Unlike many previous texts dealing with tuning theory and its applications, The Just Intonation Primer is intended for readers with an elementary knowledge of common-practice music theory and no training in higher mathematics. Its object is to prepare the reader to begin practical work in Just Intonation and to understand more advanced texts and articles. Previously, the few books available on Just Intonation have been difficult to obtain and more difficult to understand. The primer will make it easy for any interested musician to understand the fundamentals of Just Intonation and begin making real music.

Among the principal topics addressed in the primer are: * What is Just Intonation? * A brief history of tuning in Western music * Acoustic and psychoacoustic background * Basic definitions, conventions, and procedures * Intervals, chords, fixed scales, and extended tonal space * Practical Just Intonation with real instruments

ABOUT THE AUTHOR:

David B. Doty is a composer, author, instrument builder, and synthesist, and a leading authority on Just Intonation. He is a founding member of the Just Intonation Network and has edited the network's journal, 1/1, since its inception in 1984. He has worked exclusively in Just Intonation since 1975, composing primarily for American Gamelan and MIDI systems.

TO ORDER THE JUST INTONATION PRIMER

The Just Intonation Primer is available exclusively from the Just Intonation Network. The primer is offered free with a new membership in the network ($15.00 U.S./$17.50 foreign/$25.00 institutional), which also includes four issues of the network's journal, 1/1, and discounts on books and recordings from The Just Intonation Store. The primer is priced at $6.00 for current Just Intonation Network members and $8.00 for the general public, plus postage and handling (U.S.: $1.50./Canada and Mexico: $3.50/All others: $5.00)

Make Checks Payable to: The Just Intonation Network 535 Stevenson Street San Francisco, CA 94103

For orders from outside the U.S., please send a check or money order in U.S. dollars drawn on a U.S. bank. Sorry, no credit card orders or orders via the web (yet).

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1/1, The Journal of the Just Intonation Network

1/1, the Journal of the Just Intonation Network, is the only periodical in the English language devoted exclusively to Just Intonation. In its ten years of existence, 1/1 has published over 130 articles and reviews, more information on the subject than is available from any other source. The emphasis is on theory and compositional techniques, but 1/1 also publishes reviews of books, recordings, and instruments, composer interviews, scores, and articles on instrument design/construction/modification and the history of tuning. Four issues of 1/1 are included with a membership in The Just Intonation Network (This is not an annual subscription--1/1's publication schedule is irregular (currently about two-three issues per year); the duration of a membership is for four issues, how ever long that may take.)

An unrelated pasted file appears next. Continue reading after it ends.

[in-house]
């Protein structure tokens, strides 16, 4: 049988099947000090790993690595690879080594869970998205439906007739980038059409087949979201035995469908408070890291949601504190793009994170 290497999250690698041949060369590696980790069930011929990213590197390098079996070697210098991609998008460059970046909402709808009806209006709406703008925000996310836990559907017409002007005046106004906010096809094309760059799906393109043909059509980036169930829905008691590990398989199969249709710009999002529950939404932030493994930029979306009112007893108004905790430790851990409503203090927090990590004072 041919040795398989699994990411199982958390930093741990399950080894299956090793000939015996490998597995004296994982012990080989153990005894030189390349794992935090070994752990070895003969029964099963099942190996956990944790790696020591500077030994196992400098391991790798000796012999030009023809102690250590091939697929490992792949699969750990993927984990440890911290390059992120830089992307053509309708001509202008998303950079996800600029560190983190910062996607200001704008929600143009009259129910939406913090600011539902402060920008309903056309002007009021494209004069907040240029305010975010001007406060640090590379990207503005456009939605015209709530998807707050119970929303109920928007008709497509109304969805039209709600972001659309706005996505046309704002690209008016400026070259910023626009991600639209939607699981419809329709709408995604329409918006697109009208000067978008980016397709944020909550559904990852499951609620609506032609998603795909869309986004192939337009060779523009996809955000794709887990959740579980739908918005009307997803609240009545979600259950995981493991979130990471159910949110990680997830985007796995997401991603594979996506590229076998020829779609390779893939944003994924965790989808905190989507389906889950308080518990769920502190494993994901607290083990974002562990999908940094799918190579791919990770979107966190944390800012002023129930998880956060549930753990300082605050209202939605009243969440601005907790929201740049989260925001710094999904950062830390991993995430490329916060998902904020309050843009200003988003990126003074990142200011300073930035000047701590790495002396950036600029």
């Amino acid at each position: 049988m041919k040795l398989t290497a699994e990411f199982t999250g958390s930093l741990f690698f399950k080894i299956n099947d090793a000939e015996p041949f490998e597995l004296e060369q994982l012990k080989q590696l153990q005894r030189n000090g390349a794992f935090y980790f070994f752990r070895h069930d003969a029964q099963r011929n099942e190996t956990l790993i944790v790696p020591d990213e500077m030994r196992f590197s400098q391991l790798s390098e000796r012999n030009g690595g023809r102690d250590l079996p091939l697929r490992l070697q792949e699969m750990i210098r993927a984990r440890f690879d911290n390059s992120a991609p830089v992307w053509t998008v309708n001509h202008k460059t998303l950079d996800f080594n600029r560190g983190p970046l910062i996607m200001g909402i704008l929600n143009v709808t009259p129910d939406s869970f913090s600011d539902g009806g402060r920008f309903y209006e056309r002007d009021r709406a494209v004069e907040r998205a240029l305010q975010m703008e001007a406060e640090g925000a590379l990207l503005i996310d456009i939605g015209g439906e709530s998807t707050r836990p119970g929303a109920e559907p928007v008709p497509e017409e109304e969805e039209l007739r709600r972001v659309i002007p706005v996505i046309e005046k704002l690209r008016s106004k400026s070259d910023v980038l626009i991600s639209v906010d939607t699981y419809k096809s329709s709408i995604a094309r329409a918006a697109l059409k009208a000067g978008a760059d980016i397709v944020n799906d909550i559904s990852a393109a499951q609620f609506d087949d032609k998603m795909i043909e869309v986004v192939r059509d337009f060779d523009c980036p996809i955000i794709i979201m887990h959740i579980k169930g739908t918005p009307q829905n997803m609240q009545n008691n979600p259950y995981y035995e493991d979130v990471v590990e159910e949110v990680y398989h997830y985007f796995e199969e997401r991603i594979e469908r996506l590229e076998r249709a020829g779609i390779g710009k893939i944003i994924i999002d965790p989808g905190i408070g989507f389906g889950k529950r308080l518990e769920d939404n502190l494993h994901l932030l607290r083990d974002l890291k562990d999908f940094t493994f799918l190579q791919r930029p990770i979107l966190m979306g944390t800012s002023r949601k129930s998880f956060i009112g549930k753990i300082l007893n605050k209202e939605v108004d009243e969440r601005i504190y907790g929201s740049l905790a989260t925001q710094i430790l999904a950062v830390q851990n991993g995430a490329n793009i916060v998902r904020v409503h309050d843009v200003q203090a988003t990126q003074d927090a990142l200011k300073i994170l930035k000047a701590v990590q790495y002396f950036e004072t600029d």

The Current Issue

The most recent issue of 1/1, Volume 8, Number 4 (November, 1994), is a memorial to the iconoclastic American composer, musician, instrument builder, and theorist Harry Partch, who died just over 20 years ago, in September 1974.

The issue features articles by Just Intonation guitarist John Schneider, on his reconstruction of the original solo guitar/voice version of Partch's Barstow; Dean Drummond (founder of Newband and current custodian of the Partch instruments), on his work with Partch and his plans for Partch's instruments and repertory; and composer Ben Johnston, on the relationship of his use of Just Intonation to Partch's. The issue also includes a review of Bitter Music, Thomas McGeary's collection of Partch's journals, essays, and librettos; and personal remembrances of Partch by John Chalmers, Lynn Ludlow, Stephen Schwartz, Stephen Puliot, and Jef Raskin.

FREE SAMPLE ISSUE

For a free sample of [1/1], email us with your street address. To receive a free sample issue, you must not be a current or former Just Intonation Network member (current members are encouraged to submit names of friends who would like to receive a free issue), and you must not have responded to any previous free 1/1 offer on the internet or WWW. JINetwk@DNAI.COM _________________________________________________________________ The JUST INTONATION STORE

The Just Intonation Store is the mail-order service of the Just Intonation Network, featuring recordings of music in Just Intonation, books on theory and acoustics, and related items. The Store is designed to make materials available to network members as easily and inexpensively as possible. Proceeds from store sales help to support network activities.

Make checks or money orders payable to the Just Intonation Network, 535 Stevenson Street, San Francisco, CA 94103.